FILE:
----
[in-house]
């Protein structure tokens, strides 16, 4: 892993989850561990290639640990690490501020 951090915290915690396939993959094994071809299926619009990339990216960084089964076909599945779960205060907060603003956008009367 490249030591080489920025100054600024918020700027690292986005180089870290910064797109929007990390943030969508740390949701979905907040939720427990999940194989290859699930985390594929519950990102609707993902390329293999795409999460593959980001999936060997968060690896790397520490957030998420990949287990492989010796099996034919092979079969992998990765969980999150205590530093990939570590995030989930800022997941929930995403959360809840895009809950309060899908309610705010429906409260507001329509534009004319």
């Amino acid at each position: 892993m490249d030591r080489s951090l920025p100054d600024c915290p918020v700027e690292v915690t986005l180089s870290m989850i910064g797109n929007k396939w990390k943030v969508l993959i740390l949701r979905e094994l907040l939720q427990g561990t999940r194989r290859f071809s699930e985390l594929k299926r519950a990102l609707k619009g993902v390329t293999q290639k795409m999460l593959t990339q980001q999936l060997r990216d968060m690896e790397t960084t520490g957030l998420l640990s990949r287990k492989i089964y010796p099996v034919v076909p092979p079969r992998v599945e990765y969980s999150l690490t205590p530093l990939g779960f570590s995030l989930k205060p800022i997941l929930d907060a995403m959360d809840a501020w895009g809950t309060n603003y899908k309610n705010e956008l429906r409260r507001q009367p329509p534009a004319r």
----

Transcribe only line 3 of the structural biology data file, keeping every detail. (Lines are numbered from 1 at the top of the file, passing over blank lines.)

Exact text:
């Amino acid at each position: 892993m490249d030591r080489s951090l920025p100054d600024c915290p918020v700027e690292v915690t986005l180089s870290m989850i910064g797109n929007k396939w990390k943030v969508l993959i740390l949701r979905e094994l907040l939720q427990g561990t999940r194989r290859f071809s699930e985390l594929k299926r519950a990102l609707k619009g993902v390329t293999q290639k795409m999460l593959t990339q980001q999936l060997r990216d968060m690896e790397t960084t520490g957030l998420l640990s990949r287990k492989i089964y010796p099996v034919v076909p092979p079969r992998v599945e990765y969980s999150l690490t205590p530093l990939g779960f570590s995030l989930k205060p800022i997941l929930d907060a995403m959360d809840a501020w895009g809950t309060n603003y899908k309610n705010e956008l429906r409260r507001q009367p329509p534009a004319r």